15. The Old Bill

    If I were Clive Palmer, I would be using parlimentary privilege to state the obvious,
    Alan Joyce is a spy for Emirates and is having a secret affair with Richard Branson.
    Why else would you give up half your international traffic for free AND downgrade your full service airline so that it is slowly losing it’s customers to Virgin – now almost a “full service” airline
    I am still a QANTAS frequent flyer, but I can’t get a QANTAS flight to anywhere from Adelaide anymore. Moral scruples preclude giving any money to the corruption and human rights abuses in Dubai, so I now have to fly with another countries airline. ( I know what you would say to me Mr Joyce, but I have flown Jetstar and it is NOT AN AIRLINE, it is a time wasting tool of torture, invented to move bogans to Bali on the cheap.)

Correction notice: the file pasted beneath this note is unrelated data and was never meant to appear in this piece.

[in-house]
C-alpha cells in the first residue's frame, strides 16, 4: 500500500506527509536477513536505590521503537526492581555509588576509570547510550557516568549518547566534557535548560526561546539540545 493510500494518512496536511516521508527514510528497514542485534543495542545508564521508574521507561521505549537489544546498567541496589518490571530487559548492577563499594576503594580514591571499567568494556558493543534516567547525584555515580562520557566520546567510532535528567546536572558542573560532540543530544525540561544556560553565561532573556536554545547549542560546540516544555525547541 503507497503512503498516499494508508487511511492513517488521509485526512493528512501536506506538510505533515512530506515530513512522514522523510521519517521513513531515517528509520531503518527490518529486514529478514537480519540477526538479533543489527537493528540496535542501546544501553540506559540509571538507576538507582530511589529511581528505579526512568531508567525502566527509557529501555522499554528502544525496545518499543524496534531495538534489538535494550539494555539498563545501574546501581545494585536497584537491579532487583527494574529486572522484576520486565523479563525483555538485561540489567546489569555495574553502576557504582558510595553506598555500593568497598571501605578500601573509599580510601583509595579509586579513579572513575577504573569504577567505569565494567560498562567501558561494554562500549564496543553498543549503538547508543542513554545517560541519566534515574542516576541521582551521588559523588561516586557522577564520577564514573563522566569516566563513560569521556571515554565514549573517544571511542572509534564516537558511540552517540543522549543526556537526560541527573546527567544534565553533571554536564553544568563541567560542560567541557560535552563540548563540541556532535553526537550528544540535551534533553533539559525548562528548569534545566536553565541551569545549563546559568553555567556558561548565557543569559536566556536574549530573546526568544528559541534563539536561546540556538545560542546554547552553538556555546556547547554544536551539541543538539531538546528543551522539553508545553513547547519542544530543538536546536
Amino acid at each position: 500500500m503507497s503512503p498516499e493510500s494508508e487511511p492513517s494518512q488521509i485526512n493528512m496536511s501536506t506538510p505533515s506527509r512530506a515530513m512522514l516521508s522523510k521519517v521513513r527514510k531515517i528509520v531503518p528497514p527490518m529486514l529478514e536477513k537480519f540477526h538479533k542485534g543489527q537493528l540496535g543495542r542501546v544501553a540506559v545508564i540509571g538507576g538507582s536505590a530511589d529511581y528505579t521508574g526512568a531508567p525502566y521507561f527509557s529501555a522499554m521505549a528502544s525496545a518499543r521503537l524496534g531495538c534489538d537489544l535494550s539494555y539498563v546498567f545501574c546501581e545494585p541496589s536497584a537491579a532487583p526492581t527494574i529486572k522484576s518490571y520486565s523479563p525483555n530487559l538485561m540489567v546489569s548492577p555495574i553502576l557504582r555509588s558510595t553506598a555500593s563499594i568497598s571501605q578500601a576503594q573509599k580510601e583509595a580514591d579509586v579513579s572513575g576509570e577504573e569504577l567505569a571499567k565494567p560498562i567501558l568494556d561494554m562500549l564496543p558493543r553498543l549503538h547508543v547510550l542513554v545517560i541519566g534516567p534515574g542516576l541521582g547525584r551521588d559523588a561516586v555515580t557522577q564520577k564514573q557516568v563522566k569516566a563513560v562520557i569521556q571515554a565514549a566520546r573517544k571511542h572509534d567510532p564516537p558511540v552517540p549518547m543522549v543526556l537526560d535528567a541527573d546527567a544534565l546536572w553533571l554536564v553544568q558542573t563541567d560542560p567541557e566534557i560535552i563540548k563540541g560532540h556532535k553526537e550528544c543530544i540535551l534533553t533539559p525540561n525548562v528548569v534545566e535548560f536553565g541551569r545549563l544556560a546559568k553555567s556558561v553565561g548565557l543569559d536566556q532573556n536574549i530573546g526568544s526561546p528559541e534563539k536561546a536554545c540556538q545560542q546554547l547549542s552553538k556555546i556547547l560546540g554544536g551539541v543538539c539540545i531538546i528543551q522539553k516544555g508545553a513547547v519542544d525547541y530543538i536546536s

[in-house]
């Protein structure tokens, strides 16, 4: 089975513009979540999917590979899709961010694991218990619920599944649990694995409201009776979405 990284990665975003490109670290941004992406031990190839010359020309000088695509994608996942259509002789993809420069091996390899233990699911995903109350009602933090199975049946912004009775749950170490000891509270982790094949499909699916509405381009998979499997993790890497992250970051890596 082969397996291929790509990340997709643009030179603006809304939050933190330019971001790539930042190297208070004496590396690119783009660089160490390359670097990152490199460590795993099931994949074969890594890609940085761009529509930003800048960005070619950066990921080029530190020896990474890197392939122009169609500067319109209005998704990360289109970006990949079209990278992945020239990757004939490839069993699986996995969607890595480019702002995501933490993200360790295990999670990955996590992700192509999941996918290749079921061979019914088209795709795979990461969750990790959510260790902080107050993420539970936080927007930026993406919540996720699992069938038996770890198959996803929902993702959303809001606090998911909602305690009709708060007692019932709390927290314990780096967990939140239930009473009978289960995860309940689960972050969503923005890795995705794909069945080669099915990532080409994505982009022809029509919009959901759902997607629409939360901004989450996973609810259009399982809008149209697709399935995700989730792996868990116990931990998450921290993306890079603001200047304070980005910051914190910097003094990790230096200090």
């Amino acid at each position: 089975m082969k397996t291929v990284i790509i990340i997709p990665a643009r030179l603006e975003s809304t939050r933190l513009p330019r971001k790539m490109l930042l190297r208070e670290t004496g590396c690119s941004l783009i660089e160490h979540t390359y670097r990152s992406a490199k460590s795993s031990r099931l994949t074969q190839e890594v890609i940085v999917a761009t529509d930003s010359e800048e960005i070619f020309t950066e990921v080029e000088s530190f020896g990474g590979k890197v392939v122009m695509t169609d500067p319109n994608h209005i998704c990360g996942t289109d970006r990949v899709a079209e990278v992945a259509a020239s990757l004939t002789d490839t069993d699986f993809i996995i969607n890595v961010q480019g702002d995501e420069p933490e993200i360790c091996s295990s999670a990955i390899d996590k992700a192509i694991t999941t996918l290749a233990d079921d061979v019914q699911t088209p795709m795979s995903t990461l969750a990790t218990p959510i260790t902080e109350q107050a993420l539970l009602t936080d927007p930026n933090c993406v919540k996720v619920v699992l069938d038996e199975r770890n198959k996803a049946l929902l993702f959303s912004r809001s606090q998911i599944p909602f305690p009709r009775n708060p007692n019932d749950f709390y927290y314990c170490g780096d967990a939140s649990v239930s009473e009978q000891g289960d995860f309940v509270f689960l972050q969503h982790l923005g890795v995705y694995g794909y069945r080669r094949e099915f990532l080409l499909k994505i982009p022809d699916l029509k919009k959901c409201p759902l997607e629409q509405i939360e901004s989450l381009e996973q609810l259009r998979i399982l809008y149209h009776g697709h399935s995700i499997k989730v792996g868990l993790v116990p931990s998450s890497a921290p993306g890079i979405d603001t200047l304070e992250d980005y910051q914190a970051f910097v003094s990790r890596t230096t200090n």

16. MJPC

    Just heard an interview on ABC radio that Air NZ had reported a record profit. All of the initiatives instituted are none of what Joyce and the QANTAS management did.
    Notwithstanding that Australia is a much larger market than NZ, most of the initiatives were common sence, such as more fuel efficient aircraft, managing the supply and cost of fuel better through contracts, realising what routes are profitable and those that are not.
    All that came across to me was that QANTAS management have been asleep at the control wheel and now want everyone esle but them to pay for it.
    They will go nowhere with Joyce in the Captains seat!

  17. macca

    Colin: Great contribution to the conversation. Anything intelligent to say?
    Tough times ahead for the company and staff. I wish you all well

  18. MJPC

    @the old bill: Palmer on the radio stating his senators will block any changes to QANTAS sale act to stop the sale of a national icon to foerign interests. Crises in the LNP chicken house, they thought Clive Palmer would be one of them and now the wily fox is out to reek retribution…it just got interesting in Parliament.

  19. Ian Roberts

    It’s about time Joyce published one of those How-to-Build-a-Small-Business type of book. He’s started well with a big business) and is on-track! 🙁

  20. seriously?